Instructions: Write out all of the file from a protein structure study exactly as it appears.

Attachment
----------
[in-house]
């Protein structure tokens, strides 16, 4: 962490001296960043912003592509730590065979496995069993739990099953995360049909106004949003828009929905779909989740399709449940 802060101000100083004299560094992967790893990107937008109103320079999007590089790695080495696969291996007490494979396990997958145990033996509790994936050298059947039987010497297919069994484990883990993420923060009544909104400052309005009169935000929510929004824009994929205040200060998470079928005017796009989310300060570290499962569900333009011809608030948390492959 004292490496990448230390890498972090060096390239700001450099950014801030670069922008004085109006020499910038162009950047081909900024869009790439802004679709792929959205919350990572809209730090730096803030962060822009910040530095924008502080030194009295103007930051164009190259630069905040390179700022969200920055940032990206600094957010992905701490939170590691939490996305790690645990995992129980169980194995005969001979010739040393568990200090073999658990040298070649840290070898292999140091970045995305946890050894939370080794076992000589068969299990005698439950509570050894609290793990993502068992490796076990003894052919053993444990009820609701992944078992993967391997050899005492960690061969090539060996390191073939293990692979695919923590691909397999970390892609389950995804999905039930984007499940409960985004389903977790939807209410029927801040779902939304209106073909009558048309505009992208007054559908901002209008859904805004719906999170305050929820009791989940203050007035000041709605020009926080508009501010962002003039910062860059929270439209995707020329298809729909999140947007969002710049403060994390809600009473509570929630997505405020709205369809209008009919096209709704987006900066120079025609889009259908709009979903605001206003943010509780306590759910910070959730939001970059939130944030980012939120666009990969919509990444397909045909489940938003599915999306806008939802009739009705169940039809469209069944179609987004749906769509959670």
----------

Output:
[in-house]
């Protein structure tokens, strides 16, 4: 962490001296960043912003592509730590065979496995069993739990099953995360049909106004949003828009929905779909989740399709449940 802060101000100083004299560094992967790893990107937008109103320079999007590089790695080495696969291996007490494979396990997958145990033996509790994936050298059947039987010497297919069994484990883990993420923060009544909104400052309005009169935000929510929004824009994929205040200060998470079928005017796009989310300060570290499962569900333009011809608030948390492959 004292490496990448230390890498972090060096390239700001450099950014801030670069922008004085109006020499910038162009950047081909900024869009790439802004679709792929959205919350990572809209730090730096803030962060822009910040530095924008502080030194009295103007930051164009190259630069905040390179700022969200920055940032990206600094957010992905701490939170590691939490996305790690645990995992129980169980194995005969001979010739040393568990200090073999658990040298070649840290070898292999140091970045995305946890050894939370080794076992000589068969299990005698439950509570050894609290793990993502068992490796076990003894052919053993444990009820609701992944078992993967391997050899005492960690061969090539060996390191073939293990692979695919923590691909397999970390892609389950995804999905039930984007499940409960985004389903977790939807209410029927801040779902939304209106073909009558048309505009992208007054559908901002209008859904805004719906999170305050929820009791989940203050007035000041709605020009926080508009501010962002003039910062860059929270439209995707020329298809729909999140947007969002710049403060994390809600009473509570929630997505405020709205369809209008009919096209709704987006900066120079025609889009259908709009979903605001206003943010509780306590759910910070959730939001970059939130944030980012939120666009990969919509990444397909045909489940938003599915999306806008939802009739009705169940039809469209069944179609987004749906769509959670």